May 10, 2019 – Successful IMC

Strange title for someone who has been flying IMC for years, I know. I flew N833DF up to Lancaster this morning in a little bit of weather. The forecast for today had been predicting 700′ ceilings and thunderstorms most of the last few days leading up to this morning. When I got up though, Chesapeake City skies were clear with calm winds.

The forecast for Lancaster was reporting 1600′ ceilings, which ended up actually being around 1300′ with tops around 2200′. The thin cloud layers were surprisingly dark, and the turbulence within them was spirited. Occasional moderate made it a challenge to keep the airplane on rails all the way down the ILS, but I kept it within standards all the way down.

Preparation for this trip began days ago by watching the weather. When I realized this short trip would involve IMC, I set my personal minimum in this airplane at 1000′. It’s been 2.5 years since I’ve used this airplane in IMC, and I’d be turning on Pitot Heat and Defrost Heat for the first time in several years. I want to ease back into IMC with this machine.

Last night I fired up my simulator for one complete trip from KILG to KLNS, followed by four different ILS 8 scenarios to minimums. I also did two GPS approaches to cover my bases, until I was comfortable I’d exercised my process. I was ready for 1000′ minimums after that. It amazes me how relevant an 11 year old simulator can be with occasional updates.

My crazy schedule this week is a product of several occurrences. It looks like our Westwind simulator is getting retired. They just can’t keep it going any longer, so my schedule for the week cleared right out. I worked Monday and then only an hour on Thursday.  I took advantage of that time off and knocked out a doctors appointments for my allergy suffering of late, and also managed to renew my FAA Medical. Since the last medical I’d started using low dose Lisinopril, and I was worried about that. Combined with the cancer history and controlled Asthma, I felt it was more difficult to stay under the radar. Turns out I was worried about nothing, and my BP came in just fine.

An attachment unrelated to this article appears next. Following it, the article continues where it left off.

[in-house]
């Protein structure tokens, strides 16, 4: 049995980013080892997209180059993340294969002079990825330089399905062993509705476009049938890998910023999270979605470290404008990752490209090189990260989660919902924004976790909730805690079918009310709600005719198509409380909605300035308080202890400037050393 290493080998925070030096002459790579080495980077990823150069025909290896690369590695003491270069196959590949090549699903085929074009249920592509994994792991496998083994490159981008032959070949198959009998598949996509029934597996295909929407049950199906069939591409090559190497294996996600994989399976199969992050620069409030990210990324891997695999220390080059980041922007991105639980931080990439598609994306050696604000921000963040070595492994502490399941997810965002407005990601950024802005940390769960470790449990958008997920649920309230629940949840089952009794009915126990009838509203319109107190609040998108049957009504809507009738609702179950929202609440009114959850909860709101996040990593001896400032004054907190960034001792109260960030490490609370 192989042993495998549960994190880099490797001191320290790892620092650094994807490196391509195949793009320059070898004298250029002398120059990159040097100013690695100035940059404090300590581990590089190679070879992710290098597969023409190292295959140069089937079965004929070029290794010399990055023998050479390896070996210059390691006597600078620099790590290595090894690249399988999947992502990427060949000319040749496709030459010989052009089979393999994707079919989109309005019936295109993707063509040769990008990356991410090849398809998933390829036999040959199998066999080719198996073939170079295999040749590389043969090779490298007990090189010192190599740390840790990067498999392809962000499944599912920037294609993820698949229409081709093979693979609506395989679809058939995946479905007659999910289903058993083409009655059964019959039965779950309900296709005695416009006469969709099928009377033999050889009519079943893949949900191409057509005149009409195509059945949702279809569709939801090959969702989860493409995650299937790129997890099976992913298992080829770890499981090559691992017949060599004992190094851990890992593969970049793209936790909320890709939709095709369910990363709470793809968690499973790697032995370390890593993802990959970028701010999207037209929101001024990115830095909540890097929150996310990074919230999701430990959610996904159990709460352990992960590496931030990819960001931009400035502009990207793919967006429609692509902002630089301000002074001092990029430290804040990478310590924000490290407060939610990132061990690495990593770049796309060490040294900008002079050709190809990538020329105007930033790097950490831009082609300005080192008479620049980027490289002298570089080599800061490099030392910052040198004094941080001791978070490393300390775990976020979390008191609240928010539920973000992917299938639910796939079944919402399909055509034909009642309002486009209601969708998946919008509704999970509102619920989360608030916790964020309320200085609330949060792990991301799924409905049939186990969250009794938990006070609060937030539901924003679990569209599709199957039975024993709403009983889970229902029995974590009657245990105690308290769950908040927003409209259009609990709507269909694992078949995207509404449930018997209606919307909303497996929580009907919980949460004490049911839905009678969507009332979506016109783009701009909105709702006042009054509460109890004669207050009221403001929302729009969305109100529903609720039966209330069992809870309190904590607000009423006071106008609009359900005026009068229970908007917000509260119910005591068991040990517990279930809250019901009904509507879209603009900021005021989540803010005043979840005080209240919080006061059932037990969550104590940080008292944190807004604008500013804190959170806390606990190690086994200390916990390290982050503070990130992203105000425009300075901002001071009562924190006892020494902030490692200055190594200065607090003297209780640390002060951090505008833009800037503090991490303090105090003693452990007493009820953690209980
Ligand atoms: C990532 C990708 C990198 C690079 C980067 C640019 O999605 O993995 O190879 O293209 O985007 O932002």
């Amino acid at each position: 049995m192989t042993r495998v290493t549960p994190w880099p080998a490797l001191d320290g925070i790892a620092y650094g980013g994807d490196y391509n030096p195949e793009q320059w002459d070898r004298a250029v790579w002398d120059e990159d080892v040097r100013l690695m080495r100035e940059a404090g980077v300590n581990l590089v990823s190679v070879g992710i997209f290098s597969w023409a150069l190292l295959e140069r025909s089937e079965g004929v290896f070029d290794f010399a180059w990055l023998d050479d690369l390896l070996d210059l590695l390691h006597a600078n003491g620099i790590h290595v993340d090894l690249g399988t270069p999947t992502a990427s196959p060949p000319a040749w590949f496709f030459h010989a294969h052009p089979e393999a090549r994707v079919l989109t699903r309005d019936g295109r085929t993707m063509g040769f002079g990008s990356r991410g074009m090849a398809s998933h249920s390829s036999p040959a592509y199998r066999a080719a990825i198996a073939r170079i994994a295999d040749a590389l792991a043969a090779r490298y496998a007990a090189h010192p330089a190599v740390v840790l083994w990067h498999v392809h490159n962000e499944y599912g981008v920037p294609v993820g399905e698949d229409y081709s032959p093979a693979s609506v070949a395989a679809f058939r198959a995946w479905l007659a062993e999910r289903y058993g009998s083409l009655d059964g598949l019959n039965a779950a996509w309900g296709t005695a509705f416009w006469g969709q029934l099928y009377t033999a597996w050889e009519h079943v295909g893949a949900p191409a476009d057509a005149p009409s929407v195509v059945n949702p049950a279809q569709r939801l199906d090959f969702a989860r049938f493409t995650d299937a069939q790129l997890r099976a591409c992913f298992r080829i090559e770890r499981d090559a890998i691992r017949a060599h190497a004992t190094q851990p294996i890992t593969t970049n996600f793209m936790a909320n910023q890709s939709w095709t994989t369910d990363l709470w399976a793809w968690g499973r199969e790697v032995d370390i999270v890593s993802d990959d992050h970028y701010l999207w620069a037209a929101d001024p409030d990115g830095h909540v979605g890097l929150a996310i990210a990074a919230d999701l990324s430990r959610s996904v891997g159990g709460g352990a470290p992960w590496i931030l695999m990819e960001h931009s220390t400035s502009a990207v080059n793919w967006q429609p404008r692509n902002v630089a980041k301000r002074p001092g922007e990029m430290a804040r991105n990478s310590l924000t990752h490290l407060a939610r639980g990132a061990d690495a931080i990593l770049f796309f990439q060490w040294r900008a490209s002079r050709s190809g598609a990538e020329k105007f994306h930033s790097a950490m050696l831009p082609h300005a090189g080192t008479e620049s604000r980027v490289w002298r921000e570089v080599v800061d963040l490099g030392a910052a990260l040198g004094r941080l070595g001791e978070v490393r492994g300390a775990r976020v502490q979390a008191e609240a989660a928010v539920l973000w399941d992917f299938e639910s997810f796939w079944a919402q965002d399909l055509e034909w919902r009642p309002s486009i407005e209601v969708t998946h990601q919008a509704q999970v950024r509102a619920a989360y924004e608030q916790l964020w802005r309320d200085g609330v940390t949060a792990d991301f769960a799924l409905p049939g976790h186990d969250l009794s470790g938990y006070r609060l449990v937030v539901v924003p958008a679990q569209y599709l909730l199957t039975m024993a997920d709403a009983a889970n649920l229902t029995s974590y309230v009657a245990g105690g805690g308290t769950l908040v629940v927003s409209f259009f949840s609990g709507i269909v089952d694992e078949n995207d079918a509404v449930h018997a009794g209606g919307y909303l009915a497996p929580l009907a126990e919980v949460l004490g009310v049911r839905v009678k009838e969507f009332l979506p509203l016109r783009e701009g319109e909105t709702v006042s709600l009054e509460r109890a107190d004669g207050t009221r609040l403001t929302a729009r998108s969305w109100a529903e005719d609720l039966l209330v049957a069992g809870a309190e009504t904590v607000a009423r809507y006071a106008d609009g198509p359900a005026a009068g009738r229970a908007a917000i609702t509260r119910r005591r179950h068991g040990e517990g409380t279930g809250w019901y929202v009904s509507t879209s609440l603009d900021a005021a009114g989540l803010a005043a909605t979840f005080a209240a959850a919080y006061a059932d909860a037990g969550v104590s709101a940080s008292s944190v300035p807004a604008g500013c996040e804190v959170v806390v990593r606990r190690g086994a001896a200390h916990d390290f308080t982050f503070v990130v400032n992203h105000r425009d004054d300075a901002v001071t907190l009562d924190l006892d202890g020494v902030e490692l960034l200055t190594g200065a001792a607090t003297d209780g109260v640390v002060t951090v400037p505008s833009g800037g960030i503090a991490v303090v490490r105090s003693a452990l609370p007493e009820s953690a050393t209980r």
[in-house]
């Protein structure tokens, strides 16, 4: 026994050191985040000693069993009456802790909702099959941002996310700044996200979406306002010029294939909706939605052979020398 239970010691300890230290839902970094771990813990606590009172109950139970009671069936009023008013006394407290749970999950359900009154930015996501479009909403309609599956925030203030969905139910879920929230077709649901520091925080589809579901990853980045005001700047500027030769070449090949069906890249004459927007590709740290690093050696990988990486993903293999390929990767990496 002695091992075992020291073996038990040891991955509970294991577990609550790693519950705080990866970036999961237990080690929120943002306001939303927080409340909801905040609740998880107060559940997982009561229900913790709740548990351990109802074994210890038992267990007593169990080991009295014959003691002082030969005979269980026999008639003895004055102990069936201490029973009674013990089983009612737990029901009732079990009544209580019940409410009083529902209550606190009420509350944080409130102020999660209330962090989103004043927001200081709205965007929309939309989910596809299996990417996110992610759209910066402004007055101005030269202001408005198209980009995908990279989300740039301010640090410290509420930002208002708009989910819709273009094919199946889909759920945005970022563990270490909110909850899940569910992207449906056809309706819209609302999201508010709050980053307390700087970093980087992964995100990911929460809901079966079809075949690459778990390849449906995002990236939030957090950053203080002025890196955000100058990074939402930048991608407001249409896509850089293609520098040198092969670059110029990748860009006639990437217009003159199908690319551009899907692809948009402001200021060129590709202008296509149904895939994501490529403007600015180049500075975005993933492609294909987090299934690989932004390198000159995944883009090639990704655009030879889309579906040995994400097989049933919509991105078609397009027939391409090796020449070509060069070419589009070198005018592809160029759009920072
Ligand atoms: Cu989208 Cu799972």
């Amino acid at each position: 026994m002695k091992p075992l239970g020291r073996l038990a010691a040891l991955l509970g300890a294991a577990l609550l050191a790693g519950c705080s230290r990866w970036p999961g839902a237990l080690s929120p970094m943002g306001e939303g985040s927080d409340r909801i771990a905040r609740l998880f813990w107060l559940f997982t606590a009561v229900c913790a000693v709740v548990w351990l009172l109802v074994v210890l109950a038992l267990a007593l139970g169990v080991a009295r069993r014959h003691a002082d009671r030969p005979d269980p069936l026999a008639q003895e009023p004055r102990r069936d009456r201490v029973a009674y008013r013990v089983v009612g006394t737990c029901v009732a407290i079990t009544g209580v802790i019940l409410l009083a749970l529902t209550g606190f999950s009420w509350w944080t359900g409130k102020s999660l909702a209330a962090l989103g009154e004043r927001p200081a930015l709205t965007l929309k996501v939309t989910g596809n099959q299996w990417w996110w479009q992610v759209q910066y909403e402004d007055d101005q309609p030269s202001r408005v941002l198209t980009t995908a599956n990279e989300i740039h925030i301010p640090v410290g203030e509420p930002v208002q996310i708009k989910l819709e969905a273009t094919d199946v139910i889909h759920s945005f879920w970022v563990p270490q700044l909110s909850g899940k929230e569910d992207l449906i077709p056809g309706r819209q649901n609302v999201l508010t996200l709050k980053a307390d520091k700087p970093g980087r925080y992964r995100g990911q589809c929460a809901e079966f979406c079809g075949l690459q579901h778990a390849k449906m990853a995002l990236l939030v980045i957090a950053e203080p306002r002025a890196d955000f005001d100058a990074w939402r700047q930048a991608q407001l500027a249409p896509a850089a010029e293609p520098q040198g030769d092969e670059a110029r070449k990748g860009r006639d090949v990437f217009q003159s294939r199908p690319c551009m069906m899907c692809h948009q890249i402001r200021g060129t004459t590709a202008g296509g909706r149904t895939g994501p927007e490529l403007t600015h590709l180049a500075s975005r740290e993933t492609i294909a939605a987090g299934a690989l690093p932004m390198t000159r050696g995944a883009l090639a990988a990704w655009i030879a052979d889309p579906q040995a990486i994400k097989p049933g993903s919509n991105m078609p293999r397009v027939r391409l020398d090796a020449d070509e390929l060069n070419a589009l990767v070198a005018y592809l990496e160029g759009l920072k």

I also has a laundry list of calls to follow up on that require hand-holding. Delaware Motor Vehicles was one – I’ve been cajoling them to refund the road tax they impose on my airplane and give me a refund. It has been several years since I submitted one, so they needed me to update their paperwork. In short – their process failed and it took 7 calls and 5 people to get it fixed. Still no money, but the calls have been completed.

My Honda CRV intermittent wipers stopped working, and I only just noticed it with all this rain. I tracked that back to having my windshield replaced 6 weeks ago, and that was confirmed during my service call at Honda. Fortunately, Honda covered it under warranty and assumed it was a manufacturing thing. There was silicone grease over the lenses, and once removed and cleaned, the wipers started working again. I’m anal, so I called SafeLite Auto back and reported the issue I’d had. I felt pressure to get this fixed before Bev and I go on a driving vacation next week.